After a video went viral in October alleging that public primary school pupils in states covered under the Federal Government’s school feeding programme were poorly fed, the organisers of the programme claimed the video was fake. To get a clearer picture, Chinwe Agbeze, BDSUNDAY’s investigative reporter, disguised as a Federal Government official and later as a representative of a non-governmental organisation, visited 10 public primary schools in five states benefitting from the feeding programme. She files in her findings in this report.
One of the electioneering campaign promises of the President Muhammadu Buhari administration in 2015 was the provision of a free meal per day during school hours for public primary school pupils in the country.
In fulfilment of that promise, the administration in 2016 introduced the National Home Grown School Feeding Programme (NHGSFP), and as at September 2017, it said it has disbursed over N6 billion for the school feeding programme.
On October 23, 2017, however, a video alleging that public primary school pupils in states covered under the school feeding programme were poorly fed went viral on the internet. The video sparked a lot of controversy with Nigerians labelling the feeding exercise a huge scam, while organisers of the programme maintained that the video was fake.
My undercover investigation in 10 public primary schools in five states of the federation benefitting from the feeding programme, however, reveals that criticisms against the programme are not in any way unfounded.
When I decided to carry out this investigation, the first state that came to mind was Oyo State. This was where the video of the faceless food vendor serving the poor meal allegedly meant for the pupils was made.
On Saturday, November 4, 2017, I arrived at Ibadan, the Oyo State capital, at about 12pm. I spent the next four hours trying to get at least the name of two public primary schools benefitting from the feeding programme but that appeared to be a herculean task as everyone I asked said they had no idea. Tired and dehydrated, I went to a nearby store to buy bottled water.
After money exchanged hands, I asked the store attendant if she knew any public primary school where the pupils were served free meals daily. The attendant said she didn’t know but a woman in the store said she had heard of one.
“I cannot remember the name of the school,” she said. “It’s around Ologunero junction.”
Around 7am on Monday, November 6, 2017, I got to Ologunero, which is situated in Ido Local Government Area of Oyo State. I inquired if there was a public primary school nearby and was directed to St. James Anglican Primary School, a five-minute walk from the junction.
St. James Anglican Primary School, Ologunero
When I got to this school which shares the same compound with Community High School, Ologunero, I asked questions to ensure free meals were served. Assured that free meals were indeed shared, I hung around and waited.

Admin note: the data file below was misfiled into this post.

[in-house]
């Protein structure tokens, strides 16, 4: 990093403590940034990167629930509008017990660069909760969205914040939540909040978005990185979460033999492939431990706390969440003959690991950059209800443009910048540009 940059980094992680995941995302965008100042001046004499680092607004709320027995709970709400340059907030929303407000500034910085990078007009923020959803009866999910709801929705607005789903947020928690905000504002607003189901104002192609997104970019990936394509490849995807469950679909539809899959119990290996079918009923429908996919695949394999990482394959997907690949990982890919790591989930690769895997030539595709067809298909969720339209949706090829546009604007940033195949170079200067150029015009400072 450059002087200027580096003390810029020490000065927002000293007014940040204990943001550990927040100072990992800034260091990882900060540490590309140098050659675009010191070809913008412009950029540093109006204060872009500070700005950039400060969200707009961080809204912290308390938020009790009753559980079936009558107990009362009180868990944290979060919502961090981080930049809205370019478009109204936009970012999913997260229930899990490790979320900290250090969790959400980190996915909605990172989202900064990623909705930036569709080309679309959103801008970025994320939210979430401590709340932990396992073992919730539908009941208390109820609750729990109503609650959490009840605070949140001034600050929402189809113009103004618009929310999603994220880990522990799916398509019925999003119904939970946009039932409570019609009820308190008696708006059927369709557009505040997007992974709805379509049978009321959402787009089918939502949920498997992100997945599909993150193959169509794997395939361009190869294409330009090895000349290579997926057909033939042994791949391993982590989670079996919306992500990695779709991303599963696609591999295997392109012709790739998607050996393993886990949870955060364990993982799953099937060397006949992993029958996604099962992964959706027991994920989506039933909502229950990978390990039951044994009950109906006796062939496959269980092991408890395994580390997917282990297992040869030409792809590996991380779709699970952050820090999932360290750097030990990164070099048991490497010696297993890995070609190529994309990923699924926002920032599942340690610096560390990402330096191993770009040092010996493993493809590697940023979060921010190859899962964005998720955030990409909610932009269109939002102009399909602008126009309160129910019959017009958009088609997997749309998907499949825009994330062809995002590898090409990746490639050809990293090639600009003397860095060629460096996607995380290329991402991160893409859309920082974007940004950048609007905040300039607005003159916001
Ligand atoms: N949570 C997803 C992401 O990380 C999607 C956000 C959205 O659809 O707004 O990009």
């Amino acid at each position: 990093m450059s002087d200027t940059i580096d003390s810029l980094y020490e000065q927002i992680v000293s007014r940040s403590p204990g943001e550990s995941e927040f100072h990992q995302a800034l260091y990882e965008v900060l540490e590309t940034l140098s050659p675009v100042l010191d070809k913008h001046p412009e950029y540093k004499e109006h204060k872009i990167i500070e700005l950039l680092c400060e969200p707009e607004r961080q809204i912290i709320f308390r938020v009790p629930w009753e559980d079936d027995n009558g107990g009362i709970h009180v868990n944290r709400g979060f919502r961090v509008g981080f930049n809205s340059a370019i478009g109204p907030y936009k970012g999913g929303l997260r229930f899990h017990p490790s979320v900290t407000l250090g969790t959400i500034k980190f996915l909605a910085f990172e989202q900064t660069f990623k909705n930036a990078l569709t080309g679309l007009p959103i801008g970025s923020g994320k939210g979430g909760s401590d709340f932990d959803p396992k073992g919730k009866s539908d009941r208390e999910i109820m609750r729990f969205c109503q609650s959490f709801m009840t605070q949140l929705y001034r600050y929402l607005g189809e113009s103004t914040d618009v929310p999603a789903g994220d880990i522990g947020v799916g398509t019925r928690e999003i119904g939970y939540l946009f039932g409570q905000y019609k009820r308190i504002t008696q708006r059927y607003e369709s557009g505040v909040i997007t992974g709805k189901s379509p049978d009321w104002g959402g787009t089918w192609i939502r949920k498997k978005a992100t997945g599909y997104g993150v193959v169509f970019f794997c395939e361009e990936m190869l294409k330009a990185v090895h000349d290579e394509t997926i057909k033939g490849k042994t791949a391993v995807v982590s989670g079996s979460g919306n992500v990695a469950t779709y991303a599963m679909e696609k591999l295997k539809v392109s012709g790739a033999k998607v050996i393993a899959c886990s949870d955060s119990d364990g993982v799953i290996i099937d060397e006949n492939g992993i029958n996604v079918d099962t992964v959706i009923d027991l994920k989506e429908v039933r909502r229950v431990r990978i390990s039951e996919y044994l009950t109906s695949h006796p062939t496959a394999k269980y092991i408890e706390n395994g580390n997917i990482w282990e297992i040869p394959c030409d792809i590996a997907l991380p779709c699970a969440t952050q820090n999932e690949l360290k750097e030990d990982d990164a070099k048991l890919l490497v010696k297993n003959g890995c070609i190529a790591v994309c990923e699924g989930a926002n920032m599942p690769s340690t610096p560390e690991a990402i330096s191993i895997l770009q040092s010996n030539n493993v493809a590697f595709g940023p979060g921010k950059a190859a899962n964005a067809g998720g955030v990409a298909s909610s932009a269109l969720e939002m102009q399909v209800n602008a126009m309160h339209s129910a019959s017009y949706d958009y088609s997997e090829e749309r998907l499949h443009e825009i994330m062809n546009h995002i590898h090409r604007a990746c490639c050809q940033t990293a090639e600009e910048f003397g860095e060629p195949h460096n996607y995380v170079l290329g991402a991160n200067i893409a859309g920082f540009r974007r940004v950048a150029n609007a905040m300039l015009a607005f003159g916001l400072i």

Around 10am, I sighted two uniformed food vendors making their way into the school compound and I trailed them. I watched them drop the coolers they had on a pavement in front of a block of classrooms. On the wall at the far end of the block was the inscription ‘2010 FGN-UBEC/SUBEB invention project. 2nd Quarter’.
When they began to dish the food into the plates, I drew closer to have a better view but was stopped by one of the teachers, a female. She asked where I was headed to and I told her I wanted to see my niece in the classroom close to where the vendors were stationed.
“No one is allowed to go there except the supervisor,” said the teacher. “You have to wait till they finish serving before you can go there.”
A dark-complexioned man whom I supposed was the supervisor came to inspect the food and, satisfied, walked away. Thereafter, I went to have a closer look.
No N70, no lunch
Lunch was served during the long break, around 11.30am. I beckoned on some of the pupils and asked to see what they had been served. Inside the plate was a spoon of rice laced with few grains of beans and stew. I could count the beans with my eyes half-shut. Some had meat in them while others didn’t. Some of the rice served was overcooked and had water in it.
Once served, some of the pupils fished out spoons from God-knows-where while others ate with bare hands, but I noticed some children didn’t get lunch and I was curious to know why.
“They did not pay, that’s why. We pay N70 every week and any week you don’t pay, they won’t give you food,” explained a Primary Three pupil.
Beside the block of three classrooms where the pupil stood, an inscription on the wall indicated that the block was built during the administration of Wuremi Oladipo Adisa as executive chairman, Ido Local Government Area, and commissioned by the then governor of Oyo State, Senator Rashidi Adewolu Ladoja.
I asked other pupils who confirmed what the Primary Three pupil had said to be true, but one of the teachers explained that the weekly N70 was payment for the plate and not the food itself.
“The issue is that the plate the children bring to school is always dirty. Parents don’t ensure the children wash the plates. So, that is why they decided to buy the plastic plates. The children only pay N70 for a week,” the teacher volunteered.
On the kind of food they are served, the pupils said it is mostly rice and stew, and rice and beans with stew.
“Once in a while, they give us fish and meat. They share N70 bread into four or six pieces and serve it with either beans or stew,” one of them said.